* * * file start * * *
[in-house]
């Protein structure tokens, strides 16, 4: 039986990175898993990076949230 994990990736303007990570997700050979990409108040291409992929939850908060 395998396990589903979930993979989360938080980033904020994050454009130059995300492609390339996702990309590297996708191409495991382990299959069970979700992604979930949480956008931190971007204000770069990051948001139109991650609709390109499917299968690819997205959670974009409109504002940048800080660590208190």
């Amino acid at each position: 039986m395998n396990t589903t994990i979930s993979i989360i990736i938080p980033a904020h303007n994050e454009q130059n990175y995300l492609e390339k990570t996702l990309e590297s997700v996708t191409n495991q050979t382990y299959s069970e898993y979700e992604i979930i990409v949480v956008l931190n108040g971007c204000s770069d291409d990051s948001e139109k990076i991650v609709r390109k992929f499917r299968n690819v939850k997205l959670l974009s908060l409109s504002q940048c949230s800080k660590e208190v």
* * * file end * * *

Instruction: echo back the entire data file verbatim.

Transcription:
[in-house]
């Protein structure tokens, strides 16, 4: 039986990175898993990076949230 994990990736303007990570997700050979990409108040291409992929939850908060 395998396990589903979930993979989360938080980033904020994050454009130059995300492609390339996702990309590297996708191409495991382990299959069970979700992604979930949480956008931190971007204000770069990051948001139109991650609709390109499917299968690819997205959670974009409109504002940048800080660590208190």
């Amino acid at each position: 039986m395998n396990t589903t994990i979930s993979i989360i990736i938080p980033a904020h303007n994050e454009q130059n990175y995300l492609e390339k990570t996702l990309e590297s997700v996708t191409n495991q050979t382990y299959s069970e898993y979700e992604i979930i990409v949480v956008l931190n108040g971007c204000s770069d291409d990051s948001e139109k990076i991650v609709r390109k992929f499917r299968n690819v939850k997205l959670l974009s908060l409109s504002q940048c949230s800080k660590e208190v």